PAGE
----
We are still in need of volunteers. Help is particularly needed during the Saturday and Sunday afternoon sessions. Also, I am running a merchandise table for the conference and am looking for helpers on Thursday morning and Sunday afternoon. If anyone sees this and feels inspired to help, email me at jytkennedy@gmail.com and I can give you more details.

Tuesday, May 2, 2017

The Beast


I have been doing some songwriting lately and there is one song I wrote that I particularly wanted to put out there before the upcoming anniversary of the Fort McMurray fire. It is not very polished but I hope that some will appreciate the sentiment. I am still trying to figure out how to insert the mp3 file into a post, but for now it is on my webpage here:
https://sites.google.com/site/jytkennedy/assorted-things/audio-files

Romeo and Juliet

I went to a dance show last week (by toygunstheatre.com) that was based on the story of Romeo and Juliet, though more in the sense of riffing off the story than telling it. It was done with a wonderful sense of humour that had me laughing out loud many times, and I enjoyed the show thoroughly. A few days down the road, though, I find myself thinking of a particular issue I have with the way many people approach that play.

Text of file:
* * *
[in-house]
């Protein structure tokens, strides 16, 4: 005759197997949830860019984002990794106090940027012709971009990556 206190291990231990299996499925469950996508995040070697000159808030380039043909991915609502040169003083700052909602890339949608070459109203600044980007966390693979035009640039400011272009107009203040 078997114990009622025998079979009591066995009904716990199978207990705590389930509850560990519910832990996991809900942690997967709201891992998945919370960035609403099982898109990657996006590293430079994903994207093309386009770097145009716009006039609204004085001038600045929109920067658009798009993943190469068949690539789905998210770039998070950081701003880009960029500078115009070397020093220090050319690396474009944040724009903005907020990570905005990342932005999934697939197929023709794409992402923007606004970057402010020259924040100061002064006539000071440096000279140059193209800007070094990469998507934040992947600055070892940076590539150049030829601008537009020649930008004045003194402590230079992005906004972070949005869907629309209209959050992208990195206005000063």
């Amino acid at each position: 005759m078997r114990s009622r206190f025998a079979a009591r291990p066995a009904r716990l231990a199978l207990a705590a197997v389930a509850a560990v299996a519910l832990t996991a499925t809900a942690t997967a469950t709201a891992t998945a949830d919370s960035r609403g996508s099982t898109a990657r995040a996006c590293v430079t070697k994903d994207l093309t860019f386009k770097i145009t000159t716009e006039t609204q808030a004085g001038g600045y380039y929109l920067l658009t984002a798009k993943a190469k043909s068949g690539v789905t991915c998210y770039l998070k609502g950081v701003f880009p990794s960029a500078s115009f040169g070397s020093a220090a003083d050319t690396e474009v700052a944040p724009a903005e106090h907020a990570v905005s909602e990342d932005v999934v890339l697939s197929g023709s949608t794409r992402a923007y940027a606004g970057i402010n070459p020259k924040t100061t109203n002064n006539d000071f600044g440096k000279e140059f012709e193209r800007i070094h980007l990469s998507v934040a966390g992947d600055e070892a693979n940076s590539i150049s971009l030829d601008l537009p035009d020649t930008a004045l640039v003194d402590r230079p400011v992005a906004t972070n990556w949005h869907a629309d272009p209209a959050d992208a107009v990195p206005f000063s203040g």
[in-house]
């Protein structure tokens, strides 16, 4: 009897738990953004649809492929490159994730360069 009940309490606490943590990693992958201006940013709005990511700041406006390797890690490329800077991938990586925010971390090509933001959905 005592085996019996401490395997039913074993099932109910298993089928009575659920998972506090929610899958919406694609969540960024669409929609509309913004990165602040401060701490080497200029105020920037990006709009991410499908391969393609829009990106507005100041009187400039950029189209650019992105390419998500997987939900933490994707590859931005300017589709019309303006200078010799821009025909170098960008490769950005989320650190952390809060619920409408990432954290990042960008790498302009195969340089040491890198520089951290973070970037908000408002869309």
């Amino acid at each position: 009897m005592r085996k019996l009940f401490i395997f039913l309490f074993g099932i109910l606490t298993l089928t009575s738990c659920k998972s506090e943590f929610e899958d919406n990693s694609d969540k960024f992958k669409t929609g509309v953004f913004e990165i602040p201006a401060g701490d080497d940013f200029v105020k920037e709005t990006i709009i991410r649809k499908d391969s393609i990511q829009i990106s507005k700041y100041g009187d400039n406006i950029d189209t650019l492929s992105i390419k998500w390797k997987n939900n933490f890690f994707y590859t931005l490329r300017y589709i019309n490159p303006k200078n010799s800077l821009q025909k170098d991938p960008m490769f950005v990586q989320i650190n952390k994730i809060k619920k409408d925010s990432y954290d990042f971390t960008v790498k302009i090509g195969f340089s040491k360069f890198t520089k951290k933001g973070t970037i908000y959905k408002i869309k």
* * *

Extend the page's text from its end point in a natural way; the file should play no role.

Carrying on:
I feel that the main tragic hero of the show is Juliet's father, Capulet. It is his hubris that drives the plot into tragedy, and he meets with one of the most terrible retributions imaginable for his pride. It seems to me a far easier thing to merely die oneself than to be responsible for the death of one's child, and he fully realizes his responsibility by the end of the play. To some extent hubris is a characteristic of the two clans as a whole, not just Capulet, and they share in the tragedy. But Romeo and Juliet are not really tragic heroes. Their mistakes are innocent ones, and the warning the play seeks to give us is not about the dangers of falling in love.

This was a big part of my issue with the Citadel production of the play a couple years ago. Capulet's part was cut to the point where he came across as a simple two dimensional villain. And to my mind that missed the whole point of the play. Perhaps this is a case where what speaks to me in the story is different from what speaks to others, but I will point out that Shakespeare explores a similar theme in other plays, most notably King Lear.